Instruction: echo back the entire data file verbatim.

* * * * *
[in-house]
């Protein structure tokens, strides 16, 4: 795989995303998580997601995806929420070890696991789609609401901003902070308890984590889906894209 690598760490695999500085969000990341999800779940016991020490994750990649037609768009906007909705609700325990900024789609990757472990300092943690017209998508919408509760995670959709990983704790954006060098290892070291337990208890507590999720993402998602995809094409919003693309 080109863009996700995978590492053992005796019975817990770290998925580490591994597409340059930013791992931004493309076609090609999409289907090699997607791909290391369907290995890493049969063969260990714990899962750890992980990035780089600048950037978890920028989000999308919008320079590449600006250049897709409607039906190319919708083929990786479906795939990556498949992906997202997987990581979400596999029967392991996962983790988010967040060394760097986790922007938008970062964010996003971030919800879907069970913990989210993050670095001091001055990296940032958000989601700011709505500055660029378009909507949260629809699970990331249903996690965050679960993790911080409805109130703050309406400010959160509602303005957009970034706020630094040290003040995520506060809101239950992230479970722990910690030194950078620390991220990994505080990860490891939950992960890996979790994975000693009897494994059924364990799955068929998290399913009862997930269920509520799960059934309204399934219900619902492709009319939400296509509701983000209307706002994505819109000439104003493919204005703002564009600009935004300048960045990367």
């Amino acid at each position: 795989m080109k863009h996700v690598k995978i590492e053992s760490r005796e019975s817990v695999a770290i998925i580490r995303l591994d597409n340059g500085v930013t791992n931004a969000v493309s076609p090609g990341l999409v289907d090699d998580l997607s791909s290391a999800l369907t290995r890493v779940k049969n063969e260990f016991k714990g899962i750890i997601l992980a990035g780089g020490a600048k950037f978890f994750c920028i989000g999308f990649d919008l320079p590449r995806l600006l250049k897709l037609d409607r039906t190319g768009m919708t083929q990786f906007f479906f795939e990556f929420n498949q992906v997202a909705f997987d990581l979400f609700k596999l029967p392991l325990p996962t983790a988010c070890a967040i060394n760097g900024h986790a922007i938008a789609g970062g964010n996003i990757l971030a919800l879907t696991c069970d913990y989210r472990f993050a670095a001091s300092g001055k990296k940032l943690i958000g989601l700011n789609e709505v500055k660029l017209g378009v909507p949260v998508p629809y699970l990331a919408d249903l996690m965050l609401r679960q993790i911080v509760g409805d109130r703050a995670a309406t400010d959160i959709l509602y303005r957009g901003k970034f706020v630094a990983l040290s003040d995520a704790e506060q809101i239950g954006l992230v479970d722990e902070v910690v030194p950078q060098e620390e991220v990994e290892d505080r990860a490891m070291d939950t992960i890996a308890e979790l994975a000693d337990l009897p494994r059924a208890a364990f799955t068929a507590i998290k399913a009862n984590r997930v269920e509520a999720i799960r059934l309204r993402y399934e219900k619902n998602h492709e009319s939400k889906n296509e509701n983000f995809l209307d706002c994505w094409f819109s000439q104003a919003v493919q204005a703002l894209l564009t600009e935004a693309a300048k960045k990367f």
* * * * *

[in-house]
């Protein structure tokens, strides 16, 4: 795989995303998580997601995806929420070890696991789609609401901003902070308890984590889906894209 690598760490695999500085969000990341999800779940016991020490994750990649037609768009906007909705609700325990900024789609990757472990300092943690017209998508919408509760995670959709990983704790954006060098290892070291337990208890507590999720993402998602995809094409919003693309 080109863009996700995978590492053992005796019975817990770290998925580490591994597409340059930013791992931004493309076609090609999409289907090699997607791909290391369907290995890493049969063969260990714990899962750890992980990035780089600048950037978890920028989000999308919008320079590449600006250049897709409607039906190319919708083929990786479906795939990556498949992906997202997987990581979400596999029967392991996962983790988010967040060394760097986790922007938008970062964010996003971030919800879907069970913990989210993050670095001091001055990296940032958000989601700011709505500055660029378009909507949260629809699970990331249903996690965050679960993790911080409805109130703050309406400010959160509602303005957009970034706020630094040290003040995520506060809101239950992230479970722990910690030194950078620390991220990994505080990860490891939950992960890996979790994975000693009897494994059924364990799955068929998290399913009862997930269920509520799960059934309204399934219900619902492709009319939400296509509701983000209307706002994505819109000439104003493919204005703002564009600009935004300048960045990367």
């Amino acid at each position: 795989m080109k863009h996700v690598k995978i590492e053992s760490r005796e019975s817990v695999a770290i998925i580490r995303l591994d597409n340059g500085v930013t791992n931004a969000v493309s076609p090609g990341l999409v289907d090699d998580l997607s791909s290391a999800l369907t290995r890493v779940k049969n063969e260990f016991k714990g899962i750890i997601l992980a990035g780089g020490a600048k950037f978890f994750c920028i989000g999308f990649d919008l320079p590449r995806l600006l250049k897709l037609d409607r039906t190319g768009m919708t083929q990786f906007f479906f795939e990556f929420n498949q992906v997202a909705f997987d990581l979400f609700k596999l029967p392991l325990p996962t983790a988010c070890a967040i060394n760097g900024h986790a922007i938008a789609g970062g964010n996003i990757l971030a919800l879907t696991c069970d913990y989210r472990f993050a670095a001091s300092g001055k990296k940032l943690i958000g989601l700011n789609e709505v500055k660029l017209g378009v909507p949260v998508p629809y699970l990331a919408d249903l996690m965050l609401r679960q993790i911080v509760g409805d109130r703050a995670a309406t400010d959160i959709l509602y303005r957009g901003k970034f706020v630094a990983l040290s003040d995520a704790e506060q809101i239950g954006l992230v479970d722990e902070v910690v030194p950078q060098e620390e991220v990994e290892d505080r990860a490891m070291d939950t992960i890996a308890e979790l994975a000693d337990l009897p494994r059924a208890a364990f799955t068929a507590i998290k399913a009862n984590r997930v269920e509520a999720i799960r059934l309204r993402y399934e219900k619902n998602h492709e009319s939400k889906n296509e509701n983000f995809l209307d706002c994505w094409f819109s000439q104003a919003v493919q204005a703002l894209l564009t600009e935004a693309a300048k960045k990367f």